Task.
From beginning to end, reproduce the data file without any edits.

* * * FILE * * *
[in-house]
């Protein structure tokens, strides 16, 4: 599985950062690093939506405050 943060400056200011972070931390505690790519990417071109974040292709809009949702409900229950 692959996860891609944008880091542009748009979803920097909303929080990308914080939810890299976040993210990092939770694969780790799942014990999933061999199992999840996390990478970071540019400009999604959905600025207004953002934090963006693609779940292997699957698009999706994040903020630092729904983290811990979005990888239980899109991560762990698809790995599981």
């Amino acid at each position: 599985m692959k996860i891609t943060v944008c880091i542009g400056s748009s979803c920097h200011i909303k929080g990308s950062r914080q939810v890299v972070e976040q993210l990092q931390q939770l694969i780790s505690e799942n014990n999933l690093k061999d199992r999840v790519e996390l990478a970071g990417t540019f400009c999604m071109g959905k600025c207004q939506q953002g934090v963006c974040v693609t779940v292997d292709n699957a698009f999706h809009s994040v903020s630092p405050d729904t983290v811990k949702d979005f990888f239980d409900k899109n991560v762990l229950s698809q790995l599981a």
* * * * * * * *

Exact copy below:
[in-house]
């Protein structure tokens, strides 16, 4: 599985950062690093939506405050 943060400056200011972070931390505690790519990417071109974040292709809009949702409900229950 692959996860891609944008880091542009748009979803920097909303929080990308914080939810890299976040993210990092939770694969780790799942014990999933061999199992999840996390990478970071540019400009999604959905600025207004953002934090963006693609779940292997699957698009999706994040903020630092729904983290811990979005990888239980899109991560762990698809790995599981």
């Amino acid at each position: 599985m692959k996860i891609t943060v944008c880091i542009g400056s748009s979803c920097h200011i909303k929080g990308s950062r914080q939810v890299v972070e976040q993210l990092q931390q939770l694969i780790s505690e799942n014990n999933l690093k061999d199992r999840v790519e996390l990478a970071g990417t540019f400009c999604m071109g959905k600025c207004q939506q953002g934090v963006c974040v693609t779940v292997d292709n699957a698009f999706h809009s994040v903020s630092p405050d729904t983290v811990k949702d979005f990888f239980d409900k899109n991560v762990l229950s698809q790995l599981a």